How to Optimize your Personal LinkedIn Profile
Microsoft has recently reported that LinkedIn saw a record level of engagement in 2019 with over 675 million members and still growing. While LinkedIn rises the ranks of social media platforms, here are some ways you can optimize your personal LinkedIn profile to get the best results for you and your business.
A picture says a thousand words and so does your profile picture. Unlike your personal Facebook profile, your LinkedIn profile should have a professional headshot. No selfies, no pictures of you from your vacation, NONE OF THAT. Your headshot should say what kind of professional you are. Find a local photographer who is willing to provide you with good shots. Below are some examples of a good headshot of various styles.
Most people have headlines that dictate their position at a company which is perfectly fine, however, if you want to stand out and really present your skills and strengths, think about changing your headline up. Use keywords to maximize your chances of appearing in a search result.
Here is an example of a standard headline:
Marketing Associate at XYZ Marketing Agency
Here is an example of a more spiced up headline:
Trend curator helping purpose-driven brands bring ideas to life.
Keynote Speaker, Author, Storyteller, and Chief Experience Officer
SEO Specialist | Digital Marketing Guru | Writer | Entrepreneur
There are lots of ways to create unique headlines that fit you!
Your summary is your story. Highlight key experiences you’ve had in your professional history. Expand your skills and strengths in this section to encourage people to want to connect with you. Be sure to keep it concise and to the point, but still be descriptive of your accomplishments.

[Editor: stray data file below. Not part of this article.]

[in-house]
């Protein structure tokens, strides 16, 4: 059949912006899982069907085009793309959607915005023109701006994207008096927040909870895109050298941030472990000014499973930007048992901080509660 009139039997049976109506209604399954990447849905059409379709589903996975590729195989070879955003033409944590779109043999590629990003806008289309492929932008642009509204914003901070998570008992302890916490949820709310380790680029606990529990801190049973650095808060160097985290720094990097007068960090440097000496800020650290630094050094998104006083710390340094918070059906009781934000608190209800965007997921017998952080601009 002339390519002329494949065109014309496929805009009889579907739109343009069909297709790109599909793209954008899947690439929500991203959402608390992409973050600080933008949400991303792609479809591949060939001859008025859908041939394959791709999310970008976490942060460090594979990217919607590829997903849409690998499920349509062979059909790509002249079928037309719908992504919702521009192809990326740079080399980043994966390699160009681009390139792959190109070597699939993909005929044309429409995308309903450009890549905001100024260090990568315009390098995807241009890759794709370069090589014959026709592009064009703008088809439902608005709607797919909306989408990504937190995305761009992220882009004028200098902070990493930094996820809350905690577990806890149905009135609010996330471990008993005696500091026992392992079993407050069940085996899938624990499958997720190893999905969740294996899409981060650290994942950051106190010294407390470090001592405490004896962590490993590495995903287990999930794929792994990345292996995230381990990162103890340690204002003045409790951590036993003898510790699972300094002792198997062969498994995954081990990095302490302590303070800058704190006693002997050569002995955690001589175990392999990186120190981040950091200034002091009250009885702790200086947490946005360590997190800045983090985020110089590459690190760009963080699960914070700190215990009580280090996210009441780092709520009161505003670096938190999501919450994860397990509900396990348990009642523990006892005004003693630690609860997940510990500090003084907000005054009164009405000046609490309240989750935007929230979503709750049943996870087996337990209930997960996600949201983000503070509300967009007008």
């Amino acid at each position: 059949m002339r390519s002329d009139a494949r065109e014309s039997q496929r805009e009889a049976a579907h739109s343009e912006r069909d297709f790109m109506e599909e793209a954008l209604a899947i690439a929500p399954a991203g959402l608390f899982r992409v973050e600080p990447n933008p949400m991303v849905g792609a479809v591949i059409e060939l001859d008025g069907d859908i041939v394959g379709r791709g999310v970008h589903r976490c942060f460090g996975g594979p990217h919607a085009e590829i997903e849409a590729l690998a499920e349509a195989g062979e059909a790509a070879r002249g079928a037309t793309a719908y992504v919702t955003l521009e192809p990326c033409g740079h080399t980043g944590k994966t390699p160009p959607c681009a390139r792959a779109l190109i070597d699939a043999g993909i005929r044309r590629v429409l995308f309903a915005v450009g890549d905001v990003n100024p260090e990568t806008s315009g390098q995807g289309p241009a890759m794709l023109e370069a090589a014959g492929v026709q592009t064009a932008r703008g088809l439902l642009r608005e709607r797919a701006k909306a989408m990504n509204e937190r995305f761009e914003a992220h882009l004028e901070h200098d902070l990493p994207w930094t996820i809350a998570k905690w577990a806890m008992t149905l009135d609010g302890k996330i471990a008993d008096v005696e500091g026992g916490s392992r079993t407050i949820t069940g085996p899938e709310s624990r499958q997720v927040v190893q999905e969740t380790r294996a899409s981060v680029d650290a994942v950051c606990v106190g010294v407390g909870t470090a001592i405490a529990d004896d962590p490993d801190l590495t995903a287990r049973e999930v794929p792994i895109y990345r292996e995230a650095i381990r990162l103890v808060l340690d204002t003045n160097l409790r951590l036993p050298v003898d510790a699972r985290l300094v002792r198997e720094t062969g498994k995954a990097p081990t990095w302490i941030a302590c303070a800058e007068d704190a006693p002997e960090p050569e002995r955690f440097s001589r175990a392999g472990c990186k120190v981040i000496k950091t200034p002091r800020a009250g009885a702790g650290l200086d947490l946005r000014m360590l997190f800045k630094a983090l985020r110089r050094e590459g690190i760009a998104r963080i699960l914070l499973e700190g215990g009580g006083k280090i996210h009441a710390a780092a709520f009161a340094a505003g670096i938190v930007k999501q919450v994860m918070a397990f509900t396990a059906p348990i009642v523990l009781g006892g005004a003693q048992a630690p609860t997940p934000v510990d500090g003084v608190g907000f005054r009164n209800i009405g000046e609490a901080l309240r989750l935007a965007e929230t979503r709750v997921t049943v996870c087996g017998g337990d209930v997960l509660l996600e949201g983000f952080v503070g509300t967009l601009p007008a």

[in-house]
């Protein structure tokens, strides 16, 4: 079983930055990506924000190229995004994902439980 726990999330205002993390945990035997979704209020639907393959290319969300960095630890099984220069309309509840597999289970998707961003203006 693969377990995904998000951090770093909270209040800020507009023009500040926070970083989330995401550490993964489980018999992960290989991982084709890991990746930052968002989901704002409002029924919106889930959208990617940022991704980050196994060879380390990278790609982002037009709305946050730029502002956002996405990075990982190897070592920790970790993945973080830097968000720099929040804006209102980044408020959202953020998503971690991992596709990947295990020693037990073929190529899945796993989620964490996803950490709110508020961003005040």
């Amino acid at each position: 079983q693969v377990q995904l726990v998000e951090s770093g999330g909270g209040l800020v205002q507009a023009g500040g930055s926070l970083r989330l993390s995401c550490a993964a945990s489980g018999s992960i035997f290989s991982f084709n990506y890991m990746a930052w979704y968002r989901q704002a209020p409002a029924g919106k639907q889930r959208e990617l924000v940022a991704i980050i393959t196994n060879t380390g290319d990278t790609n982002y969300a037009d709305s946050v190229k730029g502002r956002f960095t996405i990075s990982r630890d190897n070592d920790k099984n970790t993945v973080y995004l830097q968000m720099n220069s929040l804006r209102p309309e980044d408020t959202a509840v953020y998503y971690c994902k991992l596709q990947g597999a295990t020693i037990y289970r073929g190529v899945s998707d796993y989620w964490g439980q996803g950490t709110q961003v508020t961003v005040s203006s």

This one is a bit tricky. If you are currently in college or fresh out of college, it might be important to include most of your work history to show off your experience and readiness for the workforce. However, if you are a professional, your work history should only include the most relevant industries. Don’t include your high school job working at a fast-food joint if you are currently working as a senior consultant at an IT firm. It is not relevant to your industry or to your performance.
Don’t be afraid to ask your colleagues and your friends to endorse your skills on LinkedIn. Make sure the list of skills you have on your LinkedIn represents your strongest abilities as well as skills you want to show off to potential employers or clients.
Create a custom URL for your LinkedIn profile. Right now LinkedIn automatically generates a generic URL with a mix of letters and numbers. You can go to settings and change the URL to your first and last name. If you have a common name, try adding numbers like JohnSmith14. Custom URLs help your LinkedIn profile look cleaner and easier to find.
If you have certificates you can upload them in the certifications column. This is a great way to verify your skills and certifications.
Overall LinkedIn should showcase all your skills and accomplishments like a story. It should be a visual profile of where you are now in your career and where you want to be in 5-10 years. LinkedIn is a great source to connect with other professionals who are in a position that you would like to see yourself down the line or connect with new clients who want to learn more about how you became a professional in your field.